Yom revi'i, 22 Heshvan 5777/ 22 November 2016
I love my writing class. I call it a "writing salon," because it makes me think of the old and decadent days of great writers who huddled together perfecting their craft around some wealthy patron's table.
We don't smoke and drink. (Well -- a little champagne on someone's birthday, which at nine-thirty in the morning feels like the height of decadence...) Our "wealthy patron" is wealthy only in her teaching ability, and in her magical gift of bringing out our best writing in a safe environment.
Today we were assigned to write something from the voice of childhood. Without realizing it, I wrote a story -- only somewhat fictionalized -- about this very date in history.
Please feel free to tell me what you think! Your opinion keeps me trying to get better at this thing I love.
It's colder than it should be. Everybody's walking out of school, and leaves are flying everywhere. I'm wearing the pink popcorn sweater my Mama made for me because I love her and I don't want to hurt her feelings. But it's really ugly and itchy and the kids always make fun of me and call me Judy Doodie and sing "Winston tastes good like a cigarette should..." and then somebody always says "Winston tastes bad like the one I just had. No filter, no flavor, it tastes like toilet paper." That makes them laugh. I always try not to cry. But that's usually.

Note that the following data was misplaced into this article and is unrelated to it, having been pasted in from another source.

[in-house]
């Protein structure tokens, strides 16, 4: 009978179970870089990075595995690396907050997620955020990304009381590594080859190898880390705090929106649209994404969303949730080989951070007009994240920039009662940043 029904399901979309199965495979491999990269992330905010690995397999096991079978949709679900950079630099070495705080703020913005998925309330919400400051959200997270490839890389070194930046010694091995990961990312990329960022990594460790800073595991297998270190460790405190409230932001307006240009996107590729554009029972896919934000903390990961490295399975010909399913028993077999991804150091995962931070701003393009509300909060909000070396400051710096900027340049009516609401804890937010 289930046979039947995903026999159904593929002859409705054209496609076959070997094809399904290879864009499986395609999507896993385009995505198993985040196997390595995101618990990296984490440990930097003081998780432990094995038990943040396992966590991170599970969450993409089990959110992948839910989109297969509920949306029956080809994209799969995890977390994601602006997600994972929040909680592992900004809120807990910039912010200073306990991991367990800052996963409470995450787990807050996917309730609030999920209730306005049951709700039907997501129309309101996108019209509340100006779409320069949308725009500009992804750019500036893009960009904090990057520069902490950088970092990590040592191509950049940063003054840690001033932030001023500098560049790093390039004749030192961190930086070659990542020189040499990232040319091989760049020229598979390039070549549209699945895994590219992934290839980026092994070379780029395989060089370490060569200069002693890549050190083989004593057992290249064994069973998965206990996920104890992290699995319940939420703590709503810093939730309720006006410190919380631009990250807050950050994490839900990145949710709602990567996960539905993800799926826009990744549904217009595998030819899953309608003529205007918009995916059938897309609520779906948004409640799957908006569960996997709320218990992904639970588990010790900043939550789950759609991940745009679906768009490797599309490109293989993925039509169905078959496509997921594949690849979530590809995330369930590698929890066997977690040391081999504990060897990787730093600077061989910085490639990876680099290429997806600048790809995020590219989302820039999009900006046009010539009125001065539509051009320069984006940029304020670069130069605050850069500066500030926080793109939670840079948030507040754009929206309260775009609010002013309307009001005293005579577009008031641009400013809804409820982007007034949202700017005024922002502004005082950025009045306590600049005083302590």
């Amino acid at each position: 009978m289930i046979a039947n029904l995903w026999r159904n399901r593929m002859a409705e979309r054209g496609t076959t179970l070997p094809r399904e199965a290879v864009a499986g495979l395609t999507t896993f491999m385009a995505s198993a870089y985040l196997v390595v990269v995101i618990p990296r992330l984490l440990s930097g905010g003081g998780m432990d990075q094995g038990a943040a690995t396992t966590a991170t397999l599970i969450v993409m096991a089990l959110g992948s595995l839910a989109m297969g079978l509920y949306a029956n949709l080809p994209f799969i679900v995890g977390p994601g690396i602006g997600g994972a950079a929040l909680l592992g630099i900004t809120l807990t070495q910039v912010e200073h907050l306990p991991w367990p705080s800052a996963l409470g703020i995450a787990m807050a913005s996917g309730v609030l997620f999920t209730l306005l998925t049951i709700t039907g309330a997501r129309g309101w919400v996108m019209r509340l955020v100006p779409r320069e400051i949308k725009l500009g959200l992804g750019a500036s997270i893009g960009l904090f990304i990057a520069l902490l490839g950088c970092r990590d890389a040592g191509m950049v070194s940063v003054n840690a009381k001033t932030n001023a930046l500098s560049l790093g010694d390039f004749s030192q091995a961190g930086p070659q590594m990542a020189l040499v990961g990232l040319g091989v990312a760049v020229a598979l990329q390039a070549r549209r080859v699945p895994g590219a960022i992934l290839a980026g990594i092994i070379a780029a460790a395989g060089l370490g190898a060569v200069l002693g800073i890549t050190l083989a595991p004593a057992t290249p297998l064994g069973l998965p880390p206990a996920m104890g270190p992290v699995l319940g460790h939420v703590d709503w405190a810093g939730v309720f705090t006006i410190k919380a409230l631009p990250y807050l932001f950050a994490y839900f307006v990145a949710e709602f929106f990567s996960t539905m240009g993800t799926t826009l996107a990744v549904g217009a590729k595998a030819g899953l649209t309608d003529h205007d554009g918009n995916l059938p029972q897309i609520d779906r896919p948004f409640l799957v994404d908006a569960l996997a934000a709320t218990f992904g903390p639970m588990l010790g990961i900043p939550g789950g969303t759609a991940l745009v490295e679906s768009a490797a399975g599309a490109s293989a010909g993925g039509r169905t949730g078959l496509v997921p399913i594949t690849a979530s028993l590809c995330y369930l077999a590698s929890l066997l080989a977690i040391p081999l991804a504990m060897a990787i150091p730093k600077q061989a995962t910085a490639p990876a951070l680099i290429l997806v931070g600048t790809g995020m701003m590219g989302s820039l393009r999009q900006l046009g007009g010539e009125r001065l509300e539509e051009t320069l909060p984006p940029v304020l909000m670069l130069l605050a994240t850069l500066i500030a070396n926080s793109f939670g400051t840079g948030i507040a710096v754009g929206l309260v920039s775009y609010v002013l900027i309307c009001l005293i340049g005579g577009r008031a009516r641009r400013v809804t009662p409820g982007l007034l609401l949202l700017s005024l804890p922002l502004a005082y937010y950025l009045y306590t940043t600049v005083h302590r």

Today, everyone is sad. We don't understand why they sent us home early. My Mama is waiting at the corner. Like other mothers, she's crying. I am wondering if the world is ending or something. Even Bobby Groom's mom is crying. Even Bobby Groom is nice to me, even though I accidentally flipped him in the gravel when he grabbed my arm yesterday. Everyone is nice to everyone, and everyone is sad, and the leaves are all swirly and lots of colors. Mama is saying "Oh, baby. What will we do now? What will the world do now?"
When we get home, everyone even our next door neighbors is crowding around our TV and watching about President Kennedy, and everyone is crying like little kids. I secretly take off my sweater and cuddle Debbie Lynn, because she is too little to know that the world is ending, and anyway, I don't like to hear her cry the way she does when the grown ups are too busy. She looks at me with her giant brown eyes that make you want to give her a present. She trusts me to fix things. We sit together and watch the grown ups watching the TV and hugging each other.
Outside the window, the red and brown and yellow leaves blow up to Heaven.